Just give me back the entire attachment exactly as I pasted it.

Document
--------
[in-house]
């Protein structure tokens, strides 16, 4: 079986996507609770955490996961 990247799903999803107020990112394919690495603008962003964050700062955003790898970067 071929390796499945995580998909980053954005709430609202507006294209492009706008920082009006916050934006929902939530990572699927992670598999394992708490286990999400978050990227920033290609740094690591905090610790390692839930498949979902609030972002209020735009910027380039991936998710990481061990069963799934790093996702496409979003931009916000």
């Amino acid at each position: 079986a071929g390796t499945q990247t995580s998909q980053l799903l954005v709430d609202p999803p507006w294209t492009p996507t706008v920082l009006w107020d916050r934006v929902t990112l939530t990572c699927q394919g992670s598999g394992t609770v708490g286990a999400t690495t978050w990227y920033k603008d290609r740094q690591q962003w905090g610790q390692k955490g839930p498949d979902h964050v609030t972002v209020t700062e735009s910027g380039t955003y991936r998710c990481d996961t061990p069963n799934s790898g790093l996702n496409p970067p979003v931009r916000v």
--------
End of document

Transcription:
[in-house]
């Protein structure tokens, strides 16, 4: 079986996507609770955490996961 990247799903999803107020990112394919690495603008962003964050700062955003790898970067 071929390796499945995580998909980053954005709430609202507006294209492009706008920082009006916050934006929902939530990572699927992670598999394992708490286990999400978050990227920033290609740094690591905090610790390692839930498949979902609030972002209020735009910027380039991936998710990481061990069963799934790093996702496409979003931009916000």
């Amino acid at each position: 079986a071929g390796t499945q990247t995580s998909q980053l799903l954005v709430d609202p999803p507006w294209t492009p996507t706008v920082l009006w107020d916050r934006v929902t990112l939530t990572c699927q394919g992670s598999g394992t609770v708490g286990a999400t690495t978050w990227y920033k603008d290609r740094q690591q962003w905090g610790q390692k955490g839930p498949d979902h964050v609030t972002v209020t700062e735009s910027g380039t955003y991936r998710c990481d996961t061990p069963n799934s790898g790093l996702n496409p970067p979003v931009r916000v």